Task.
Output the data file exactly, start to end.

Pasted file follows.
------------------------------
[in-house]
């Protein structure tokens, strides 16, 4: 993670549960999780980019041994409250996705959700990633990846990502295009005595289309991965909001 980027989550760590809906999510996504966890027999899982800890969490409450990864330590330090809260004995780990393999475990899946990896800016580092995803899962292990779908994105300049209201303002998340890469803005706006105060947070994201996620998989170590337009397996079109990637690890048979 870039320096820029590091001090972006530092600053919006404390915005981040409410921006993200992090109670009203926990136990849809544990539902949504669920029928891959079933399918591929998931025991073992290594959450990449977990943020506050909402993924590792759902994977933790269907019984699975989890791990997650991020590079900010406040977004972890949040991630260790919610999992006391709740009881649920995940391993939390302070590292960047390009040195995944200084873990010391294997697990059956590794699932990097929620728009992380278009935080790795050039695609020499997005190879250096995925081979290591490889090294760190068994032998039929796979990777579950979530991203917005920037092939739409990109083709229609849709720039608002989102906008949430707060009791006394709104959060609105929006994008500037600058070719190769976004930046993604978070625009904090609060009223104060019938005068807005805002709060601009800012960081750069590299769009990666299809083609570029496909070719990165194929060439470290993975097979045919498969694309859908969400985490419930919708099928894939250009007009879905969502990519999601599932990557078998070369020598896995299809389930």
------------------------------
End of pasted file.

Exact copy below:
[in-house]
């Protein structure tokens, strides 16, 4: 993670549960999780980019041994409250996705959700990633990846990502295009005595289309991965909001 980027989550760590809906999510996504966890027999899982800890969490409450990864330590330090809260004995780990393999475990899946990896800016580092995803899962292990779908994105300049209201303002998340890469803005706006105060947070994201996620998989170590337009397996079109990637690890048979 870039320096820029590091001090972006530092600053919006404390915005981040409410921006993200992090109670009203926990136990849809544990539902949504669920029928891959079933399918591929998931025991073992290594959450990449977990943020506050909402993924590792759902994977933790269907019984699975989890791990997650991020590079900010406040977004972890949040991630260790919610999992006391709740009881649920995940391993939390302070590292960047390009040195995944200084873990010391294997697990059956590794699932990097929620728009992380278009935080790795050039695609020499997005190879250096995925081979290591490889090294760190068994032998039929796979990777579950979530991203917005920037092939739409990109083709229609849709720039608002989102906008949430707060009791006394709104959060609105929006994008500037600058070719190769976004930046993604978070625009904090609060009223104060019938005068807005805002709060601009800012960081750069590299769009990666299809083609570029496909070719990165194929060439470290993975097979045919498969694309859908969400985490419930919708099928894939250009007009879905969502990519999601599932990557078998070369020598896995299809389930």